We Finally Won Just Cause Protection at The New Yorker after AOC and Warren Refused to Cross Our Picket Line

Cartoon image of New Yorker's mascot (silhouetted man in formal coat, waistcoat, and top hat) but the bird is on his shoulder and he's holding a picket sign that says "JUST CAUSE"

The victory caused a domino effect: the unions at Wirecutter, Buzzfeed News, and Ziff Davis have now also secured just cause, proving that using power builds power. Image: New Yorker Union

After 95 years, at-will employment is over at The New Yorker. Our union finally won just cause in our first contract. Securing this protection took strong organizing and strategic mobilization—on top of nearly two years of negotiations.

What changed the tide was a digital picket of the New Yorker Festival, a weeklong annual event where celebrities, politicians, and various experts discuss timely topics. The opening night was to feature Representative Alexandria Ocasio-Cortez and Senator Elizabeth Warren talking about “the future of progressivism.”

The New Yorker Union was formally recognized in 2018 and has been at the bargaining table since November of that year. One of the biggest hang-ups: management’s insistence that we remain an at-will workplace.

At-will employment is the default condition in nonunion workplaces: management can legally fire anyone at any time for almost any reason, or no reason. It fosters a discriminatory culture that endangers journalists of color, silences voices of dissent, and jeopardizes the editorial independence of newsrooms.

Just cause is the requirement for due process in disciplines. It’s a decades-old labor standard, including in the media industry. We knew it needed to be the cornerstone of our first contract.


There has been a wave of media organizing in the past few years. But many young unions in the NewsGuild of New York are still fighting for first contracts, and several have faced resistance from management on the issue of just cause—a concept that has been uncontroversial in other shops.

At The New Yorker, and at Buzzfeed News, Wirecutter, New York Magazine, Quartz, Ziff Davis, Pitchfork, and Ars Technica, management put forth the same arguments for a loophole to just cause that has been dubbed an “editorial exception.”

This exception would essentially void just cause by allowing management to completely bypass due process; it would prevent the union from challenging any discipline that the company claimed was related to editorial standards.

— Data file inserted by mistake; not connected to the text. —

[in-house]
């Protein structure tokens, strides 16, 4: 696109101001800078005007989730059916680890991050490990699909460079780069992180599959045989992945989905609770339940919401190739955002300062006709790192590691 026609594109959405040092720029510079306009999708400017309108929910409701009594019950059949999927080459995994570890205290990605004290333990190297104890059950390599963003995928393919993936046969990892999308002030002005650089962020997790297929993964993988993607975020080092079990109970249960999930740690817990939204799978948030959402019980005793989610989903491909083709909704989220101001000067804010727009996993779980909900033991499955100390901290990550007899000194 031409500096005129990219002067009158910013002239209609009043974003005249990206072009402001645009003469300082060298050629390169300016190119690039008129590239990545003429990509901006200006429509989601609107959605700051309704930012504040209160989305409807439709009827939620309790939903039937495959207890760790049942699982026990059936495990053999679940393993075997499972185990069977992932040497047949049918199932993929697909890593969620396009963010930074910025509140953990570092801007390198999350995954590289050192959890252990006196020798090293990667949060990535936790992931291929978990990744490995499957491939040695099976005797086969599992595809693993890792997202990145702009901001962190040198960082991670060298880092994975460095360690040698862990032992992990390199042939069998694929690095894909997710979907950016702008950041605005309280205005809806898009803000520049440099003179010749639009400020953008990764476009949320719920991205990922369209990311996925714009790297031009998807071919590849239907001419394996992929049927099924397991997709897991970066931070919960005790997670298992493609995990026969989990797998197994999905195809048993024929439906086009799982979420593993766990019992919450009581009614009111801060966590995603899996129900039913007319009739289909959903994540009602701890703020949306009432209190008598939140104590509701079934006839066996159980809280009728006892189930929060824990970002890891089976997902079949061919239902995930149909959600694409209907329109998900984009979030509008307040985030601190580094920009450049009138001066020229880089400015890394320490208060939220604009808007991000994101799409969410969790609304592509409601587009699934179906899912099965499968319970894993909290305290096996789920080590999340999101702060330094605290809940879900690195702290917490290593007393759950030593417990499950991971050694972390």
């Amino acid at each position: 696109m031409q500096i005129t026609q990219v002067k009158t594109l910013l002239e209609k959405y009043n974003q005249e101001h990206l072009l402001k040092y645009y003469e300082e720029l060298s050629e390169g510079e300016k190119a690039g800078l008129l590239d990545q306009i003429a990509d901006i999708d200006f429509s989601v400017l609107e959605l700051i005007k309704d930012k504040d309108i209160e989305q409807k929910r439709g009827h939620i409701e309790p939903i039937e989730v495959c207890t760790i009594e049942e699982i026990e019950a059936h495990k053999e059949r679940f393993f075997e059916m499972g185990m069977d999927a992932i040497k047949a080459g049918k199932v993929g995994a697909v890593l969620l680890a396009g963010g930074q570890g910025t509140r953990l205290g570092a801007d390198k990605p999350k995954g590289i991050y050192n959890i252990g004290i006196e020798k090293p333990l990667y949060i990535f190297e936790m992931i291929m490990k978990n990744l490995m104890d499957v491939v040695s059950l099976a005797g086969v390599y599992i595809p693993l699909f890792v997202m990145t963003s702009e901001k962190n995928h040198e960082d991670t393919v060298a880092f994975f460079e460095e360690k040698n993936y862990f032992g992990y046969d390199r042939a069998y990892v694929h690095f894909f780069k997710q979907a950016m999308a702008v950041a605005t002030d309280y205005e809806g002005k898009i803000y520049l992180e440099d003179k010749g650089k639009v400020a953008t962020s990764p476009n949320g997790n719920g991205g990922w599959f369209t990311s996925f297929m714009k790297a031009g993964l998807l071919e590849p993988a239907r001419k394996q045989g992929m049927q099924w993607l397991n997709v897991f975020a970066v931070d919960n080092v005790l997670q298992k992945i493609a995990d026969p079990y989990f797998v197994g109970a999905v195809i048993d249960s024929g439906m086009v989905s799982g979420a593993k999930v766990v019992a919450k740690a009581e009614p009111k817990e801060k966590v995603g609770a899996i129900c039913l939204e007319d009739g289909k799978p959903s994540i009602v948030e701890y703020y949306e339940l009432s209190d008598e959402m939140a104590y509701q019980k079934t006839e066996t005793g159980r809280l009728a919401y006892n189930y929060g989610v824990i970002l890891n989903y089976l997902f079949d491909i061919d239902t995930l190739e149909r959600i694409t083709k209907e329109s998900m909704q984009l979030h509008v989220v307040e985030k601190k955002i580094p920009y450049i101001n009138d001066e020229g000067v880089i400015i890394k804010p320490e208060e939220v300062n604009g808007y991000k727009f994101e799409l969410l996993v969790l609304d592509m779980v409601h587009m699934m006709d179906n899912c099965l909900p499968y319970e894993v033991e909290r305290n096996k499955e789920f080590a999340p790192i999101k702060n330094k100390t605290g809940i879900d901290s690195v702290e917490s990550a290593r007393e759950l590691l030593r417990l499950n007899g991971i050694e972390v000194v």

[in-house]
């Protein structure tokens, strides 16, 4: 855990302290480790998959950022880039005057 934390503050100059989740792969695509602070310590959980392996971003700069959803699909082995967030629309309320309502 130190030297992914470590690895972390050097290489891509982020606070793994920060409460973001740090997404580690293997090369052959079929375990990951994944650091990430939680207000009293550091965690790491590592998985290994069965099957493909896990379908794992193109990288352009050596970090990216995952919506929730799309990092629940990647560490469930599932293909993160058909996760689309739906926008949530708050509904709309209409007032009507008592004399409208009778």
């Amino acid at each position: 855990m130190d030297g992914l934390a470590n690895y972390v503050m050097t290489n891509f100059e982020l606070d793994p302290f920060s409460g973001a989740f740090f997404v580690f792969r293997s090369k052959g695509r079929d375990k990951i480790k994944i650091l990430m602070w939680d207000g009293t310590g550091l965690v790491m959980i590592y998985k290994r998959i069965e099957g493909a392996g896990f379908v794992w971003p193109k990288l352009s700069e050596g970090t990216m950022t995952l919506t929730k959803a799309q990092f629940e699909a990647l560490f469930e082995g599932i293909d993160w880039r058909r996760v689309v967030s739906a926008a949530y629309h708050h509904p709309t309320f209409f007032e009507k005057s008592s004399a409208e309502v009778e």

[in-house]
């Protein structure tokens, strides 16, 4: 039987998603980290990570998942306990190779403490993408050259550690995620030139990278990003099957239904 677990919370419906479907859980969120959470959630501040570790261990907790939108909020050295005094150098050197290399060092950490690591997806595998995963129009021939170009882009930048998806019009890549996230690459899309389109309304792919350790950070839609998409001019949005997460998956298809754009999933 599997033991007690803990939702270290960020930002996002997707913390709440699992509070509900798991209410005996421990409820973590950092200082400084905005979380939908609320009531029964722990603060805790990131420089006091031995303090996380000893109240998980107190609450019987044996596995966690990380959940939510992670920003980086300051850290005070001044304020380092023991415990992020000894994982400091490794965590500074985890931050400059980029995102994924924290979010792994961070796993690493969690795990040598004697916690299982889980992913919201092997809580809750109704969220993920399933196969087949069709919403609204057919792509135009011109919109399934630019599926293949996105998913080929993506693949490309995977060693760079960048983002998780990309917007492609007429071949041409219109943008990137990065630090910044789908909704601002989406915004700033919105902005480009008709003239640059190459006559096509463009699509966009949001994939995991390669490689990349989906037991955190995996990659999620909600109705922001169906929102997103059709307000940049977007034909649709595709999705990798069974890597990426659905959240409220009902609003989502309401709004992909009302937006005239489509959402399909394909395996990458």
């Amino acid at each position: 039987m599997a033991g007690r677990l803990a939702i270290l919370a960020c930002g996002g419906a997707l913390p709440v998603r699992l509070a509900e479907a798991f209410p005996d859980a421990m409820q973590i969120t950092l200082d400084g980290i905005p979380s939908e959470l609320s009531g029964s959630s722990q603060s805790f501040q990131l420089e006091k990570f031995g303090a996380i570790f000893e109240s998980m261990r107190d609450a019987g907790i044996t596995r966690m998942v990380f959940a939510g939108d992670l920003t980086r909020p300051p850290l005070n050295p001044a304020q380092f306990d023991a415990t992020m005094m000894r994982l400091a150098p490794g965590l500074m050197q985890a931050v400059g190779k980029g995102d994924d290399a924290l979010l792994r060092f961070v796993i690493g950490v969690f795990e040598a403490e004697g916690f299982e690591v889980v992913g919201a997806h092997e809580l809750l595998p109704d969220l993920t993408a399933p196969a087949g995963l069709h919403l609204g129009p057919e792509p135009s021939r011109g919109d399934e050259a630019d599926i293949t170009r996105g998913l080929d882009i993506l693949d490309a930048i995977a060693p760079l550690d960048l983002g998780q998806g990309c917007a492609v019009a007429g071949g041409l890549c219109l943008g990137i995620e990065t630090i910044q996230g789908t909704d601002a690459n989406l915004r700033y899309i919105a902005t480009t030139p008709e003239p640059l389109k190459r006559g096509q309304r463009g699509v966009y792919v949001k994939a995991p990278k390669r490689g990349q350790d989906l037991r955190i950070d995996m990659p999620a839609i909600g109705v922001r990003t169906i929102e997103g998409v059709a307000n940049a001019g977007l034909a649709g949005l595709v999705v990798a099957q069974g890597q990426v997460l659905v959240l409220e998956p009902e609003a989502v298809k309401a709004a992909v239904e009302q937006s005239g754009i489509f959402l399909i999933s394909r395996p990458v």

Each of these bargaining units is comprised of editorial employees—including, at The New Yorker, fact checkers, copy editors, designers, producers, and other workers whose jobs consist largely of upholding editorial standards. (Staff writers are not members of the New Yorker Union.) In an editorial unit, an “editorial exception” would swallow the rule, undermining the protections just cause is meant to provide.

“I think it was easy for the leadership at the magazine to think, oh, this was just to pick a fight,” said video editor Chris Kim, a vice chair of the union. “The truth is it wasn’t. For me, the just cause fight was super personal, and immediate, and a genuine need.”

In anonymized testimonials that our bargaining committee presented to management, union members expressed frustration at unclear, inconsistent performance criteria and unconstructive, aggressive feedback from managers that sometimes seemed personal. Members said that these dynamics made them feel beaten down, anxious, and discouraged from offering ideas or asking questions. The at-will system was hurting morale and interfering with members’ ability to do their work.


Our unit executed multiple actions to show management how strongly we felt about just cause. We hung signs featuring testimonials around our office; we walked out (virtually, by closing our computers and setting away messages); we wrote an open letter that garnered more than 2,000 signatures; our co-workers packed our Zoom bargaining sessions.

But nothing seemed to move the needle. Management refused to take just cause seriously.

We realized that we would have to think bigger and bolder. Bringing our protest to a public event that aligned the magazine with two prominent progressive leaders seemed like a good place to start. We set our focus on The New Yorker Festival.